The real reason for America’s hostility to China

Summary: Americans who read the news know that China is a designated bad guy, which justifies the full deployment of US power to contain it. Efforts by China to resist (or even defend itself) show its malevolent intent. Here is the rest of the story — the true story.

Globe and China Flag

What is America’s strategy to manage China? To discover the opinion of US elites, I first turn to The Economist (or Stratfor): “They have returned“, 12 August 2010 — “China should worry less about America’s ‘containment’ strategy and more about why the neighbours welcome it.”  The Economist’s attempt to distract us from the containment program shows that China should worry about US efforts to contain it. To understand this conflict, we begin with the previous global struggle.

“The ‘Long War’ is a term for the conflict that began in 1914 with the First World War and concluded in 1990 with the end of the Cold War. The Long War embraces the First World War, the Bolshevik Revolution, the Spanish Civil War, the Second World War, the Korean War, the War in Vietnam and the Cold War.  The Long War can be understood as a single conflict fought over the constitutional issue of what form of the nation-state — fascist, communist or parliamentary — would succeed the imperial states of the 19th century.”

— Interview with Philip Bobbit, author of The Shield of Achilles: War, Peace, and the Course of History (2003).

I believe the Long War as won by “market-based States”, not “parliamentary” states. Now the US attempting to retain its hegemony over the other market-based nation-states — especially China. From 1950 to 1972 one of the top goals of American foreign policy was to contain China. This culminated in the Vietnam War, as described in the memorandum from Secretary of Defense McNamara to President Johnson, dated 3 November 1965. The opening of the memo is clear (red emphasis added).

“The February decision to bomb North Vietnam and the July approval of Phase I deployments make sense only if they are in support of a long-run United States policy to contain Communist China. China — like Germany in 1917, like Germany in the West and Japan in the East in the late 30’s, and like the USSR in 1947 — looms as a major power threatening to undercut our importance and effectiveness in the world and, more remotely but more menacingly, to organize all of Asia against us.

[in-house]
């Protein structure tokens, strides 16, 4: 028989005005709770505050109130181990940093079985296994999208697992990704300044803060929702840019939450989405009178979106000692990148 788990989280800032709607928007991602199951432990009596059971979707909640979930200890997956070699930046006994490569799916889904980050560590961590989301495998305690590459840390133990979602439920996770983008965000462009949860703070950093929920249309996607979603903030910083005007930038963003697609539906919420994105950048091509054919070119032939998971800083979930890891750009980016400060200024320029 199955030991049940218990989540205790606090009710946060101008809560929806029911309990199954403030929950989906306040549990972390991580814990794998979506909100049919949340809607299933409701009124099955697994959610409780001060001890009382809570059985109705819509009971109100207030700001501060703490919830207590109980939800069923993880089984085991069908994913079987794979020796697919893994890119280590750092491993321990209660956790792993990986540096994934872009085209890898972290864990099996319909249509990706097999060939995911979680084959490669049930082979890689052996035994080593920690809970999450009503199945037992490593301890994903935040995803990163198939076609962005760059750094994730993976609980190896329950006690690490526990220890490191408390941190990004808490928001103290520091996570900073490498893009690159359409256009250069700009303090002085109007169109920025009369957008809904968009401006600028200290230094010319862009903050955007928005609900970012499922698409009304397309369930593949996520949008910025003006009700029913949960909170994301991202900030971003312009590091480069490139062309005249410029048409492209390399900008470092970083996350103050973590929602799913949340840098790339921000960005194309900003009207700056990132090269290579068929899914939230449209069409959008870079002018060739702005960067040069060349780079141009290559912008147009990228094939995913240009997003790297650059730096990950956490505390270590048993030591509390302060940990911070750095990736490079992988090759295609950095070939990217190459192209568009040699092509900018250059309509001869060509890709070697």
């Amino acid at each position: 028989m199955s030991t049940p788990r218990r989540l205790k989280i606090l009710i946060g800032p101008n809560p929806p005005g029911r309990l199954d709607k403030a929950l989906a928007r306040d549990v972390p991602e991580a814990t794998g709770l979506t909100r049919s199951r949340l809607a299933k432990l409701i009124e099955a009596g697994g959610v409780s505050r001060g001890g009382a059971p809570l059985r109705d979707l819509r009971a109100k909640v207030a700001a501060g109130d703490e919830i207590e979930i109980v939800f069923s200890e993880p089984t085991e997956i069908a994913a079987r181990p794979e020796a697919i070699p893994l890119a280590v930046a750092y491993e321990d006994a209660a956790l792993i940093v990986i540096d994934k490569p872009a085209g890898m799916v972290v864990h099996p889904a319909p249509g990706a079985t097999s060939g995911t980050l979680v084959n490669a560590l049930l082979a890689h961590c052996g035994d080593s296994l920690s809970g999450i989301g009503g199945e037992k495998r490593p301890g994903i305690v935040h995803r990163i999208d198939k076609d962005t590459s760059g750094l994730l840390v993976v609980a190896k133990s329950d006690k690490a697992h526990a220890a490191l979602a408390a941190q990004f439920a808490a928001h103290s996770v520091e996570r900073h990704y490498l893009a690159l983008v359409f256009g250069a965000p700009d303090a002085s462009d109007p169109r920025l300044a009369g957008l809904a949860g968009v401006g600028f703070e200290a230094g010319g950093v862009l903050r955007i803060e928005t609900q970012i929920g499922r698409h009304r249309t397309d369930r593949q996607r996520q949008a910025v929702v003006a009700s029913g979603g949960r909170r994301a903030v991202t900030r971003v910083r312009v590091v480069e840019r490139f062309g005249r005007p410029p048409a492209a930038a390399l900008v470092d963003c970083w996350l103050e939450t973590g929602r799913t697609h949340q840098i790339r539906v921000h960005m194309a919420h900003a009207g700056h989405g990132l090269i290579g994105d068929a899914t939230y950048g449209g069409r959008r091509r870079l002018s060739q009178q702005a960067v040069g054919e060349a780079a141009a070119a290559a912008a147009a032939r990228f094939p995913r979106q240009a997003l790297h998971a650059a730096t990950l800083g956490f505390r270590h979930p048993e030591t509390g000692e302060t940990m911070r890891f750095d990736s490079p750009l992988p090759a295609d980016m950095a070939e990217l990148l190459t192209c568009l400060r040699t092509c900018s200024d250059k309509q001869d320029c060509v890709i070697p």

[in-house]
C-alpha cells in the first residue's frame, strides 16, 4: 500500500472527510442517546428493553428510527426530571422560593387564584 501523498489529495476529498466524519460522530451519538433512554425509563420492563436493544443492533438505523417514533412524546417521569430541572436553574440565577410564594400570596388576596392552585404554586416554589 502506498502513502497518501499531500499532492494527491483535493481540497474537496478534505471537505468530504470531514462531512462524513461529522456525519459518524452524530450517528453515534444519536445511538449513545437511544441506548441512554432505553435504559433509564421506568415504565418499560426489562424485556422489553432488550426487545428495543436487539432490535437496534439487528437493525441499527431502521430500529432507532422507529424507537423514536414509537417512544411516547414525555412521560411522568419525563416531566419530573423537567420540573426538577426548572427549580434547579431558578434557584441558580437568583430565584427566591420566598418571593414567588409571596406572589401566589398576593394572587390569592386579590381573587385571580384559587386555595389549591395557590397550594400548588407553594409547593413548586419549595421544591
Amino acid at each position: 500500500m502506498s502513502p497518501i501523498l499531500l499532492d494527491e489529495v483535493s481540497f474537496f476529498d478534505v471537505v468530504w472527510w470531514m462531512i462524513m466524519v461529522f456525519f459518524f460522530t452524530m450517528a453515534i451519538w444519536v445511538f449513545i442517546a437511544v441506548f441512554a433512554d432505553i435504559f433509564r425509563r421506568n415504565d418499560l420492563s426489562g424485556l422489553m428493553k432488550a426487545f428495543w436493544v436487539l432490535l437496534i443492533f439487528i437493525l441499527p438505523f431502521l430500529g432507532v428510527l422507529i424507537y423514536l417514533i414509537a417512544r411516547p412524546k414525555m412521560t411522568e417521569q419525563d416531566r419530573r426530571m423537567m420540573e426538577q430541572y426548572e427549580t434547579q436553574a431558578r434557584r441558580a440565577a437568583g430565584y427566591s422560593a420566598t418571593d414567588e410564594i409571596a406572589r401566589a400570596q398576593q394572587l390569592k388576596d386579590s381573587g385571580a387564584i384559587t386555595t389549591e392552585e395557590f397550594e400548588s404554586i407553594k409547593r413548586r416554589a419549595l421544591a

“The long-run US policy is based upon an instinctive understanding in our country that the peoples and resources of Asia could be effectively mobilized against us by China or by a Chinese coalition and that the potential weight of such a coalition could throw us on the defensive and threaten our security. This understanding of a straightforward security threat is interwoven with another perception — namely, that we have our view of the way the US should be moving and of the need for the majority of the rest of the world to be moving in the same direction if we are to achieve our national objective.”

After Nixon went to China, from 1972 -2001 the US pursued a policy of engagement. But China’s unexpected hypergrowth transformed it from a trading partner and distant threat into a current rival — and after 2001 US policy changed from cooperation to quiet containment.

China Rising.

A new era begins: back to containment

“Mr. President, if that’s what you want there is only one way to get it.  That is to make a personal appearance before Congress and scare the hell out of the country.”

— Senator Arthur Vandenberg’s tells Truman how to start the Cold War. On 12 March 1947 Truman did exactly that.  From “Put yourself in Marshall’s place” by James P. Warburg (1948). In 1941 Warburg helped develop wartime propaganda programs.

Mobilizing against China required a propaganda blitz to (again) demonize the Red Peril. With almost a century of experience at this, DoD did so quickly and skillfully. America put up only slight resistance (e.g., “China: Containment Won’t Work” by Henry A. Kissinger, an op-ed in the WaPo on 13 June 2005).

In April 2015 Qiao Liang (乔良) gave a speech explaining how China’s leadership sees their relationship with America. He is well-positioned to do so as a major general in China’s People’s Liberation Army (and co-author of Unrestricted Warfare, the revolutionary 1999 book about military strategy in the nuke and 4GW era). He describes America as an imperial power with China as its greatest and inevitable threat.